Why Your Data Is At Risk
by Randy Nash - @RISK Online - Monday, 20 December 2004.
Electronic data resides in two basic areas:
  • In bulk in some form of repository, such as a database or collections of individual files (called data at rest)
  • In small quantities being transmitted over a network (called data on the wire)
Your data is vulnerable no matter where it resides. While most companies take security precautions, many of those precautions turn out to be insufficient to protect valuable corporate assets. The key lies in knowing where vulnerabilities exist and making appropriate risk-based decisions.


The ability to gather and share volumes of information was the primary reason behind the creation of the Internet, but such wide availability greatly magnifies the risk of that information being compromised. Attacks against large databases of critical information are on the rise, such as in the following recent cases:
  • February, 2003: A hacker broke into the security system of a company that processes credit card transactions, giving the hacker access to the records of millions of Visa and MasterCard accounts.
  • June, 2004: More than 145,000 blood donors were warned that they could be at risk for identity theft from a stolen university laptop containing their personal information.
  • October, 2004: A hacker accessed names and social security numbers of about 1.4 million Californians after breaking into a University of California, Berkeley computer.

NOTE - Identity theft occurs when someone uses your personal informationósuch as your name, social security number, credit card number, or other identifying informationówithout your permission, frequently to commit fraud or other crimes.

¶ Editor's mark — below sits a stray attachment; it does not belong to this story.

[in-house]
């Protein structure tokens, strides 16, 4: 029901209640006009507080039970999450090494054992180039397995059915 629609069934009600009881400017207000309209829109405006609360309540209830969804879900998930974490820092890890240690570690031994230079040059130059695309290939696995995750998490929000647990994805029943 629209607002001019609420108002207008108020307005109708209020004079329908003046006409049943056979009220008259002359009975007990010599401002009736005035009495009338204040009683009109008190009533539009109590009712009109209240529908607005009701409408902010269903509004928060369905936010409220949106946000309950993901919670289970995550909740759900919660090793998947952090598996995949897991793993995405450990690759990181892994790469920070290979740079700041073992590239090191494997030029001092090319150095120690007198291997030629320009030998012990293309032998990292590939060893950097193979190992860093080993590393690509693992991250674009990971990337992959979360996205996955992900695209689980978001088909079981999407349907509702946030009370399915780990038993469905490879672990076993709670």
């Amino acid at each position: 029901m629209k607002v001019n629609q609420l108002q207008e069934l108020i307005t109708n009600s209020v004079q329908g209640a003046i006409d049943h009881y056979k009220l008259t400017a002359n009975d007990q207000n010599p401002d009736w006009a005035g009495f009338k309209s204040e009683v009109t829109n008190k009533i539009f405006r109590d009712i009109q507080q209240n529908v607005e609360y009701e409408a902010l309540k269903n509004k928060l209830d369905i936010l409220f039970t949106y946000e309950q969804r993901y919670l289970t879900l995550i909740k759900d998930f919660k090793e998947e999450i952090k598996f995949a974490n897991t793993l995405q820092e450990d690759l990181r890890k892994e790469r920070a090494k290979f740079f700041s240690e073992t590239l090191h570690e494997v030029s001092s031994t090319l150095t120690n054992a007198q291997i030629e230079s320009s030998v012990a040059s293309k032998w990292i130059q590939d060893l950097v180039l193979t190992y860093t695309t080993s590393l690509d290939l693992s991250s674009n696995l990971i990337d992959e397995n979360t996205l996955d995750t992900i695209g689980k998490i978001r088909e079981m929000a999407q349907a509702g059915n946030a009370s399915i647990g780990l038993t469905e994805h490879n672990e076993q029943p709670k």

Vulnerabilities of Data on the Wire

Data on the wire is vulnerable to some very focused attacks. Data can be intercepted (sniffed). ARP attacks can be used to sniff information in a switched environment. ARP attacks can also be used to initiate "man in the middle" attacks that can allow an attacker to intercept and potentially modify information in transit.


Sniffing refers to a technique for capturing network traffic. While sniffing can be accomplished on both routed and switched networks, it's much easier in a routed environment:
  • Layer 3 devices, such as routers, send information by broadcasting it to every destination on the network, and the destination handles the problem of parsing out the specific information that's needed from the general broadcast.
  • In a switched environment, switches send traffic only to its intended host (determined by the destination information in each individual packet).

Operating in a switched environment doesn't totally alleviate the risk of sniffing, but it does mitigate that risk to a large degree.

Most networks today also utilize virtual LAN (VLAN) configurations to segment network traffic and further reduce the risk of sniffing. A VLAN is a switched network that's logically segmented. VLANs are created to provide the segmentation services traditionally provided by routers in LAN configurations. VLANs address scalability, security, and network management. Routers in VLAN topologies provide broadcast filtering, security, address summarization, and traffic-flow management.


Critical bug found in Cisco ASA products, attackers are scanning for affected devices

Several Cisco ASA products - appliances, firewalls, switches, routers, and security modules - have been found sporting a flaw that can ultimately lead to remote code execution by attackers.

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